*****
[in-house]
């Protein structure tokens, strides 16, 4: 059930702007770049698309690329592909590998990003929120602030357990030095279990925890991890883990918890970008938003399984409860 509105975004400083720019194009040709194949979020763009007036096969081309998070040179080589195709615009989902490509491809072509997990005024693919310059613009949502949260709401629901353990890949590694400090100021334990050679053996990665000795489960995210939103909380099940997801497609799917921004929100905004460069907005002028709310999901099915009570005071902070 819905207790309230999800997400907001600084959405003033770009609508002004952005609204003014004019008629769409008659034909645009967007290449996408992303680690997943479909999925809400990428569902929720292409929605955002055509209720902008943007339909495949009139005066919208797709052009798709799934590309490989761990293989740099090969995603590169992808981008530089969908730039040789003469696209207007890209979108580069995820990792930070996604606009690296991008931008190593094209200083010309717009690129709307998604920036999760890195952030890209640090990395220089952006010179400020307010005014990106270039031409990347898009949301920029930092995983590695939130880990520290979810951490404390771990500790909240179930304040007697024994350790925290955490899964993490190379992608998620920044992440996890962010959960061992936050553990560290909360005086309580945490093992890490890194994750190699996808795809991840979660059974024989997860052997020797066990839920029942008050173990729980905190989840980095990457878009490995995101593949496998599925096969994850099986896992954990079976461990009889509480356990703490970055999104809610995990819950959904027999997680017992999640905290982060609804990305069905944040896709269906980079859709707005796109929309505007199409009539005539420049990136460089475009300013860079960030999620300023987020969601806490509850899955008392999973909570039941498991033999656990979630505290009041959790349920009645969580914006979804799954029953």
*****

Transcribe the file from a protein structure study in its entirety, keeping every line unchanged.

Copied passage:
[in-house]
């Protein structure tokens, strides 16, 4: 059930702007770049698309690329592909590998990003929120602030357990030095279990925890991890883990918890970008938003399984409860 509105975004400083720019194009040709194949979020763009007036096969081309998070040179080589195709615009989902490509491809072509997990005024693919310059613009949502949260709401629901353990890949590694400090100021334990050679053996990665000795489960995210939103909380099940997801497609799917921004929100905004460069907005002028709310999901099915009570005071902070 819905207790309230999800997400907001600084959405003033770009609508002004952005609204003014004019008629769409008659034909645009967007290449996408992303680690997943479909999925809400990428569902929720292409929605955002055509209720902008943007339909495949009139005066919208797709052009798709799934590309490989761990293989740099090969995603590169992808981008530089969908730039040789003469696209207007890209979108580069995820990792930070996604606009690296991008931008190593094209200083010309717009690129709307998604920036999760890195952030890209640090990395220089952006010179400020307010005014990106270039031409990347898009949301920029930092995983590695939130880990520290979810951490404390771990500790909240179930304040007697024994350790925290955490899964993490190379992608998620920044992440996890962010959960061992936050553990560290909360005086309580945490093992890490890194994750190699996808795809991840979660059974024989997860052997020797066990839920029942008050173990729980905190989840980095990457878009490995995101593949496998599925096969994850099986896992954990079976461990009889509480356990703490970055999104809610995990819950959904027999997680017992999640905290982060609804990305069905944040896709269906980079859709707005796109929309505007199409009539005539420049990136460089475009300013860079960030999620300023987020969601806490509850899955008392999973909570039941498991033999656990979630505290009041959790349920009645969580914006979804799954029953």